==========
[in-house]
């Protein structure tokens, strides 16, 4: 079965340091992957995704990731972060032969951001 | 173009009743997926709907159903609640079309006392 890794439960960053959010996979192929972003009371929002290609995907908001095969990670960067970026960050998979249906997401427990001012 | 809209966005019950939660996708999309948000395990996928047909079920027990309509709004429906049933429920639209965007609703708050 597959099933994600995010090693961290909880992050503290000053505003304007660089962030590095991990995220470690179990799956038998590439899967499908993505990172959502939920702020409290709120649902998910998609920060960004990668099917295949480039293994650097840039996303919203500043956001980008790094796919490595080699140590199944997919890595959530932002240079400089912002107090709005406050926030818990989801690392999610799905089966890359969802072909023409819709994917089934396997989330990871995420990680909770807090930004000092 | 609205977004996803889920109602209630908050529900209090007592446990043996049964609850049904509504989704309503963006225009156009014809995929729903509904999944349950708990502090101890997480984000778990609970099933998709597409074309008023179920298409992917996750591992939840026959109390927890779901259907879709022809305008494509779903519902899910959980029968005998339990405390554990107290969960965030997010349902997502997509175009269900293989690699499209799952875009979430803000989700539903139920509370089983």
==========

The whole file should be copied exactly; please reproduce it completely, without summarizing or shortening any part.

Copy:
[in-house]
């Protein structure tokens, strides 16, 4: 079965340091992957995704990731972060032969951001 | 173009009743997926709907159903609640079309006392 890794439960960053959010996979192929972003009371929002290609995907908001095969990670960067970026960050998979249906997401427990001012 | 809209966005019950939660996708999309948000395990996928047909079920027990309509709004429906049933429920639209965007609703708050 597959099933994600995010090693961290909880992050503290000053505003304007660089962030590095991990995220470690179990799956038998590439899967499908993505990172959502939920702020409290709120649902998910998609920060960004990668099917295949480039293994650097840039996303919203500043956001980008790094796919490595080699140590199944997919890595959530932002240079400089912002107090709005406050926030818990989801690392999610799905089966890359969802072909023409819709994917089934396997989330990871995420990680909770807090930004000092 | 609205977004996803889920109602209630908050529900209090007592446990043996049964609850049904509504989704309503963006225009156009014809995929729903509904999944349950708990502090101890997480984000778990609970099933998709597409074309008023179920298409992917996750591992939840026959109390927890779901259907879709022809305008494509779903519902899910959980029968005998339990405390554990107290969960965030997010349902997502997509175009269900293989690699499209799952875009979430803000989700539903139920509370089983």